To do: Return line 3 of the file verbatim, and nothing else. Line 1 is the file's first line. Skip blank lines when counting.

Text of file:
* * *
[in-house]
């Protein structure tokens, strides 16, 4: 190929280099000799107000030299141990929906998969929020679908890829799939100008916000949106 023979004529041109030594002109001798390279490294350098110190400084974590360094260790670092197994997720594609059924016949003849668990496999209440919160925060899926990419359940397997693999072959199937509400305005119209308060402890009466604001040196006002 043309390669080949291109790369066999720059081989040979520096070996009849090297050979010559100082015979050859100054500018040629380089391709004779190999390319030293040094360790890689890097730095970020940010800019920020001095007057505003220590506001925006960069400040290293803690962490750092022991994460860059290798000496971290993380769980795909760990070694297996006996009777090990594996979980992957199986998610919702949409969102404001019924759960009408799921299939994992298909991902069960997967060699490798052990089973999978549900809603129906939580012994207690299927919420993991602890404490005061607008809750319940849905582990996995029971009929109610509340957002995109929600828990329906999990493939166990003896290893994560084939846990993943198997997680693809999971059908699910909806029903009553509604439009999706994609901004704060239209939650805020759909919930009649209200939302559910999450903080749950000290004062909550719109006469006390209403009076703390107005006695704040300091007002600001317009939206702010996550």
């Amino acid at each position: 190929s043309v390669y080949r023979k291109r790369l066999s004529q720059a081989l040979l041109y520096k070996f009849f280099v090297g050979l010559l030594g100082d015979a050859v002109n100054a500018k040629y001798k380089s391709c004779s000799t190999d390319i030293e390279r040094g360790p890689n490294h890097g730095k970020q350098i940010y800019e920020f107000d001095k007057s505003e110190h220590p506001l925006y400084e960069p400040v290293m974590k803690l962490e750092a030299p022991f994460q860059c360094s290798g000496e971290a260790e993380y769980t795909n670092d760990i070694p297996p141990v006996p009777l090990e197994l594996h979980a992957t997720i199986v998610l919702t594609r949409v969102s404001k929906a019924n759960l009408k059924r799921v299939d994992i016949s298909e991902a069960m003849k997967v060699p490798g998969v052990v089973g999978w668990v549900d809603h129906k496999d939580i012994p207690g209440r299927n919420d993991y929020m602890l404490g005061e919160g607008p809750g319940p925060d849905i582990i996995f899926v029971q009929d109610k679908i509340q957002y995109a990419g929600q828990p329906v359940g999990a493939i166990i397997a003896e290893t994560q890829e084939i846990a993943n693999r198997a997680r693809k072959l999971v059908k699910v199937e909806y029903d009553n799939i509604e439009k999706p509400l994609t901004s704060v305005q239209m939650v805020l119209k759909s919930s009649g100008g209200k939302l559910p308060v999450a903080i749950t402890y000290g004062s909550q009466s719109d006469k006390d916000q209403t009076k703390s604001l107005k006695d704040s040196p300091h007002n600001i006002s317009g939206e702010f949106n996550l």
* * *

């Amino acid at each position: 190929s043309v390669y080949r023979k291109r790369l066999s004529q720059a081989l040979l041109y520096k070996f009849f280099v090297g050979l010559l030594g100082d015979a050859v002109n100054a500018k040629y001798k380089s391709c004779s000799t190999d390319i030293e390279r040094g360790p890689n490294h890097g730095k970020q350098i940010y800019e920020f107000d001095k007057s505003e110190h220590p506001l925006y400084e960069p400040v290293m974590k803690l962490e750092a030299p022991f994460q860059c360094s290798g000496e971290a260790e993380y769980t795909n670092d760990i070694p297996p141990v006996p009777l090990e197994l594996h979980a992957t997720i199986v998610l919702t594609r949409v969102s404001k929906a019924n759960l009408k059924r799921v299939d994992i016949s298909e991902a069960m003849k997967v060699p490798g998969v052990v089973g999978w668990v549900d809603h129906k496999d939580i012994p207690g209440r299927n919420d993991y929020m602890l404490g005061e919160g607008p809750g319940p925060d849905i582990i996995f899926v029971q009929d109610k679908i509340q957002y995109a990419g929600q828990p329906v359940g999990a493939i166990i397997a003896e290893t994560q890829e084939i846990a993943n693999r198997a997680r693809k072959l999971v059908k699910v199937e909806y029903d009553n799939i509604e439009k999706p509400l994609t901004s704060v305005q239209m939650v805020l119209k759909s919930s009649g100008g209200k939302l559910p308060v999450a903080i749950t402890y000290g004062s909550q009466s719109d006469k006390d916000q209403t009076k703390s604001l107005k006695d704040s040196p300091h007002n600001i006002s317009g939206e702010f949106n996550l």